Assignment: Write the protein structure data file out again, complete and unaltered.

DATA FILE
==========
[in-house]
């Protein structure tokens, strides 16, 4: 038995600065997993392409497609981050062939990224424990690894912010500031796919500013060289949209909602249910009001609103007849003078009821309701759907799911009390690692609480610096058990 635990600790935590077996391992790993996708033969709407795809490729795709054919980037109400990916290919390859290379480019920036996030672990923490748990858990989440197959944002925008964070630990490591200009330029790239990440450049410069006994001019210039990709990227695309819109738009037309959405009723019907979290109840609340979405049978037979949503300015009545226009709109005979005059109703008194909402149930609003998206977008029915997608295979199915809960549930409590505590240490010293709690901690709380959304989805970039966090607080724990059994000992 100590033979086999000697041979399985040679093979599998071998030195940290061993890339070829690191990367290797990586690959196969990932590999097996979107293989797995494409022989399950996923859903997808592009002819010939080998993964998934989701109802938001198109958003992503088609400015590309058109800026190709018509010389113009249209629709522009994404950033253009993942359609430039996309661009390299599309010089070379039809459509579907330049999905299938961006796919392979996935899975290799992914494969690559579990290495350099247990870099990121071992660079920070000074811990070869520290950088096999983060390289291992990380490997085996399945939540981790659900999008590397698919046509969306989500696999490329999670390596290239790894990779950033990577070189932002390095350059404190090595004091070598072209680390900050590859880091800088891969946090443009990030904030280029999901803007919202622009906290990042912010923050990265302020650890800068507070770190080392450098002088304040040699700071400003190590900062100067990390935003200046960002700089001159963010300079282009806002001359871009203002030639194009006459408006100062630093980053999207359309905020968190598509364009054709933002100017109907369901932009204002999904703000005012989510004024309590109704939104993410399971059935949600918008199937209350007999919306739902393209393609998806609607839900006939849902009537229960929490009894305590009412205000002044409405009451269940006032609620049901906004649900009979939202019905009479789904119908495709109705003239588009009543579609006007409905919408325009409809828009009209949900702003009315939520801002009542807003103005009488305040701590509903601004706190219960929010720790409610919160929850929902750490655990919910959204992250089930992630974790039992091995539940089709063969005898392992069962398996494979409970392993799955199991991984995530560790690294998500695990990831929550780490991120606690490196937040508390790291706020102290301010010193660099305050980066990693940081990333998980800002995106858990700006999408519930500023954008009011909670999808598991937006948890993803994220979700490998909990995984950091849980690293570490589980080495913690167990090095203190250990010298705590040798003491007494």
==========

[in-house]
């Protein structure tokens, strides 16, 4: 038995600065997993392409497609981050062939990224424990690894912010500031796919500013060289949209909602249910009001609103007849003078009821309701759907799911009390690692609480610096058990 635990600790935590077996391992790993996708033969709407795809490729795709054919980037109400990916290919390859290379480019920036996030672990923490748990858990989440197959944002925008964070630990490591200009330029790239990440450049410069006994001019210039990709990227695309819109738009037309959405009723019907979290109840609340979405049978037979949503300015009545226009709109005979005059109703008194909402149930609003998206977008029915997608295979199915809960549930409590505590240490010293709690901690709380959304989805970039966090607080724990059994000992 100590033979086999000697041979399985040679093979599998071998030195940290061993890339070829690191990367290797990586690959196969990932590999097996979107293989797995494409022989399950996923859903997808592009002819010939080998993964998934989701109802938001198109958003992503088609400015590309058109800026190709018509010389113009249209629709522009994404950033253009993942359609430039996309661009390299599309010089070379039809459509579907330049999905299938961006796919392979996935899975290799992914494969690559579990290495350099247990870099990121071992660079920070000074811990070869520290950088096999983060390289291992990380490997085996399945939540981790659900999008590397698919046509969306989500696999490329999670390596290239790894990779950033990577070189932002390095350059404190090595004091070598072209680390900050590859880091800088891969946090443009990030904030280029999901803007919202622009906290990042912010923050990265302020650890800068507070770190080392450098002088304040040699700071400003190590900062100067990390935003200046960002700089001159963010300079282009806002001359871009203002030639194009006459408006100062630093980053999207359309905020968190598509364009054709933002100017109907369901932009204002999904703000005012989510004024309590109704939104993410399971059935949600918008199937209350007999919306739902393209393609998806609607839900006939849902009537229960929490009894305590009412205000002044409405009451269940006032609620049901906004649900009979939202019905009479789904119908495709109705003239588009009543579609006007409905919408325009409809828009009209949900702003009315939520801002009542807003103005009488305040701590509903601004706190219960929010720790409610919160929850929902750490655990919910959204992250089930992630974790039992091995539940089709063969005898392992069962398996494979409970392993799955199991991984995530560790690294998500695990990831929550780490991120606690490196937040508390790291706020102290301010010193660099305050980066990693940081990333998980800002995106858990700006999408519930500023954008009011909670999808598991937006948890993803994220979700490998909990995984950091849980690293570490589980080495913690167990090095203190250990010298705590040798003491007494």